Give them something to talk about

A couple days ago was one of those days where you get to have a fantastic conversation with yourself, with someone else.  What I mean is, I got to have a great chat with a fellow pastor, like a couple of old friends, except we only just met.  What I really mean is, I’m not crazy, unless this guy is too, in which case we’re both nuts.

Got it?

The conversation in question was about the church, as you might expect, but more than that it was about the “missional church” and what that means, and how, frankly, crazy easy it is to be one.

The person in question was Jerry Herships and he’s got a great ministry going in Denver called “After Hours.”  Check it out, it really is great.  I wanted to chat with him just to get clear on some of the logistical details of what he’s doing.  That didn’t take very long so we digressed quickly into sharing thoughts about church, scripture, and the basic idea of getting off our butts and helping people.

This all reminded me of something I meant to talk about a while ago and forgot.  So here goes.

A couple months back I was asked to do an interview for our local paper.  They were writing an article about how churches were reaching out to new people in creative ways.  It was a response to the Pew Study released about that same time.  When I was asked I was told they were looking for “smaller” churches doing creative things, and because of a friend of a friend type connection they asked me.  I agreed, of course, because I love talking about my church and the amazing people in it.

So I chatted with the reporter for an hour, mostly about our Free Store ministry, then they sent someone back the next day to take a picture.  So I posed in the Free Store among the shirt racks.  Looking back I wish I had paid a little better attention to my cloths that day.  Live and learn.

Something else I forgot to do is ask when it would run, which turned out to be a Sunday a couple of weeks later.  Now, I had assumed, given what I was told, that they were interviewing several small churches.  That was not the case.  When the article ran, on the cover of the Lifestyle section, there were three pictures.  First, the pastor at the biggest church in town flanked on either said by some nicely restored old time gas pumps on what I assume to be their main stage.  Next, the pastor of the other biggest church in town leaning on a large play train like you would see in mall play areas for kids.  Finally, below the fold, was me, leaning on a rack of used cloths.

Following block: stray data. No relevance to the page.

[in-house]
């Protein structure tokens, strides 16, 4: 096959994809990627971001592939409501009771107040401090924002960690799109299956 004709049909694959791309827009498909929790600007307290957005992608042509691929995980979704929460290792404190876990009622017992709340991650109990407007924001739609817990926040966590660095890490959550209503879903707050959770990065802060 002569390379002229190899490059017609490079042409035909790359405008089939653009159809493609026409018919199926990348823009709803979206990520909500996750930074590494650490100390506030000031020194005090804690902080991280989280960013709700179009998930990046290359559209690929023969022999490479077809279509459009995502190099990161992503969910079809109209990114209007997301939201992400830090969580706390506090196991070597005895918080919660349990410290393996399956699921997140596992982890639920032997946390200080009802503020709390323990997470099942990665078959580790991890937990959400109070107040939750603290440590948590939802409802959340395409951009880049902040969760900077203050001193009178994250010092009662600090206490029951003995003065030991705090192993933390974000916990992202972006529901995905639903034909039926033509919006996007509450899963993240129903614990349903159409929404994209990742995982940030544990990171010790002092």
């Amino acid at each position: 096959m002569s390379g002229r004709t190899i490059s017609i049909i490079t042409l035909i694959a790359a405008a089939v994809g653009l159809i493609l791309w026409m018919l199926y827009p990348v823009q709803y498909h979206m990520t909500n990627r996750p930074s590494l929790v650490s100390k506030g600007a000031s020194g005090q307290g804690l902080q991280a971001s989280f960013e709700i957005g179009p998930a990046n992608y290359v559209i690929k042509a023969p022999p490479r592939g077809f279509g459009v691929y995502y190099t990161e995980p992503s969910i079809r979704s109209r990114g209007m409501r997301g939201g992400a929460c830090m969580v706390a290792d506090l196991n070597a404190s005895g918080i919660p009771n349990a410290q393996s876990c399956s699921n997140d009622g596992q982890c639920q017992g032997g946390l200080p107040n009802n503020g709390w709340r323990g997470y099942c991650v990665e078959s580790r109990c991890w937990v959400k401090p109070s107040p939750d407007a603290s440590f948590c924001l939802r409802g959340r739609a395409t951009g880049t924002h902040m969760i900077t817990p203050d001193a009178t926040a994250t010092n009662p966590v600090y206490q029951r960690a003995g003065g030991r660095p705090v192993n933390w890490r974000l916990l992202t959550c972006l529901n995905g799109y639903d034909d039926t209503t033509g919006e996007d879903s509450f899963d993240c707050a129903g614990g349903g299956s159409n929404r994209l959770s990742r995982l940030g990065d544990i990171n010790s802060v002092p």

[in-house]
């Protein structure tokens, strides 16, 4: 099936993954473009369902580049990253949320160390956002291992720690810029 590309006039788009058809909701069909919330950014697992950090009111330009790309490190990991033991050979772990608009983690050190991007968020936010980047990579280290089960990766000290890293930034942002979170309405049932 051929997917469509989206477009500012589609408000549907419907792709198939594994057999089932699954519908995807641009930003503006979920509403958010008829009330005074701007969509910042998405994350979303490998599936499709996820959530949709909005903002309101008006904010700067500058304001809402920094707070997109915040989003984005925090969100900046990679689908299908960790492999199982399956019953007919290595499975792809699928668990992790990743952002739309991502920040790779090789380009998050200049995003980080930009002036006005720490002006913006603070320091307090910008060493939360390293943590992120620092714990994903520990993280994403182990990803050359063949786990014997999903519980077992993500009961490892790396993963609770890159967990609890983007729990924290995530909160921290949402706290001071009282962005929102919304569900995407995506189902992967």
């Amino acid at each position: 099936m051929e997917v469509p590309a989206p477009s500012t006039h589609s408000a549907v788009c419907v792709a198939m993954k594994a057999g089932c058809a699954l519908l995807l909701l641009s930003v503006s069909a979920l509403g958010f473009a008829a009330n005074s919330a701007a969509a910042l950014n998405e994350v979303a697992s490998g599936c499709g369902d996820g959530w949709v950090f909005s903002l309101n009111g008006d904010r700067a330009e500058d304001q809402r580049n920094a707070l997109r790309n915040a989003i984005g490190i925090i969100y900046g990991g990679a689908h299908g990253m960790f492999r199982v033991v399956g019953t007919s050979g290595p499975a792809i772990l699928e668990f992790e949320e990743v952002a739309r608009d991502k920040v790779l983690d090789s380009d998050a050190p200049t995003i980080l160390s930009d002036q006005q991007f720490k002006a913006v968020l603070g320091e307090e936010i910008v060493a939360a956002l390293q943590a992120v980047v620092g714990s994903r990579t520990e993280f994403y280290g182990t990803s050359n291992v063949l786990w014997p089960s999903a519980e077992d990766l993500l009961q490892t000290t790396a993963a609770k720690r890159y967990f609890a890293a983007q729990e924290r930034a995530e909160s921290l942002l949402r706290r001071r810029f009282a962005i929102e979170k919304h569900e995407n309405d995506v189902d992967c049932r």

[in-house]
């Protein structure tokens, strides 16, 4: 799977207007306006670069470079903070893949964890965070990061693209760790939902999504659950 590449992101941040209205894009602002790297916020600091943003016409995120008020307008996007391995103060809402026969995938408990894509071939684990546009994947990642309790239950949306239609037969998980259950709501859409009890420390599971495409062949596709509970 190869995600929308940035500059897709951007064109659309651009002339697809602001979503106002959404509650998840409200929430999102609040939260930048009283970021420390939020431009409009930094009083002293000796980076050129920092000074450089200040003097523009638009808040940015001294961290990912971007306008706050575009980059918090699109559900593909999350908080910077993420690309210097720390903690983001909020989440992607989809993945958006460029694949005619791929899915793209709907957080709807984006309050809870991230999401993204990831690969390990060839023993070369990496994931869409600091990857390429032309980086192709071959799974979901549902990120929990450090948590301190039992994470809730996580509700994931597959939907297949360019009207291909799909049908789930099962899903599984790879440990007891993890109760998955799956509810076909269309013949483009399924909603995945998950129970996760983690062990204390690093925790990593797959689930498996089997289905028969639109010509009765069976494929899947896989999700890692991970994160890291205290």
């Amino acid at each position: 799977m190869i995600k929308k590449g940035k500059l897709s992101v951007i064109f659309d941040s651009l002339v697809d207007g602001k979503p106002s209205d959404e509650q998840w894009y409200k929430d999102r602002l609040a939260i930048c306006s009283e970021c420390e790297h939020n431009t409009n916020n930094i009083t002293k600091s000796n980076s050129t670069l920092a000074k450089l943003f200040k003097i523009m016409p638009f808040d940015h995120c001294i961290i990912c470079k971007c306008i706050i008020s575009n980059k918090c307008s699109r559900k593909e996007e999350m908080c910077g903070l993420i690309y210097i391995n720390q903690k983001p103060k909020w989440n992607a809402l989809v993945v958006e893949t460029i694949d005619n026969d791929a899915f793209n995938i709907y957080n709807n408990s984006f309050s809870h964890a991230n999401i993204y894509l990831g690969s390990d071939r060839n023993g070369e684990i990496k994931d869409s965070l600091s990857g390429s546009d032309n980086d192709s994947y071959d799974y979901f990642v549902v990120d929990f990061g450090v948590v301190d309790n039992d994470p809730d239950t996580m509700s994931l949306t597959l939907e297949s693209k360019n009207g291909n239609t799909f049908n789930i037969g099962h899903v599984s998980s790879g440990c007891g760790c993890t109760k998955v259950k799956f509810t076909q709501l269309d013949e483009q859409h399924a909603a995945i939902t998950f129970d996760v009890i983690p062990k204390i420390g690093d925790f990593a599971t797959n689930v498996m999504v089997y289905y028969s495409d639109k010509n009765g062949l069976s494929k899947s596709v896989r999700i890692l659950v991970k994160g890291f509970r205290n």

It was a site.

In the article, which also featured the largest Roman Catholic Church in town, the other interviewees talked about the things they were doing.  Stuff like starting singles groups, creating fun playlands for children, and, I kid you not, building a swimming pool.  Then there was me, talking about giving away stuff to people who need it.

It was quite a juxtaposition.

Many in my congregation, still being of newspaper reading age, came in that morning joyed to see their pastor in the paper.  I hadn’t warned them, so it was a pleasant surprise to many.  Now, what really impressed me was some of the comments.  Several mention that our church was really the only one of the four listed that had an outside focus to its program.  Meaning, that we were the only one of the four that saw our mission to the community as our best tool to reach people.

I was so proud of them.

When the reporter came to do the interview I could tell she was suffering under the same misconception that others do.  She assumed that people came, shopped the Free Store, then started to attend worship.  This has, as of yet, never happened.  Not that they aren’t welcome!  We encourage them to come.  But, I learned long ago that it’s a hard leap to make for many reasons.

However, I also firmly believe that the Free Store has helped us grow.

Which brings me back to Jerry.  As we talked I shared some of my speculations about why doing community missions leads to a healthier congregation.  He shared my beliefs, which I take as confirmation that while I’m really just making all this stuff up, I’m making up the same thing as others.

So, for benefit of all of you, I’d like to share why local hands on mission is so important.

First, it gives your congregation something to talk about.  So many of our churches today (big and small) are like a playlist set to repeat.  We just keep cycling through the same old things year after year.

One book I read recounted a story where a grandchild asked his grandmother “What happened at church today?” to which she responded, “The flowers were so lovely.”  Well, the flowers may have been lovely, but if that’s the most important thing she has to say is the grandson ever going to be interested in church?

People need things to talk about, stories to tell.  Preferably stories about God at work.  Well, what better way to cultivate those stories than to do God’s work?  Hands on mission brings fresh stories time after time of lives changed and hearts touched, and these stories just beg to be retold.  And best yet, they aren’t “church stories.”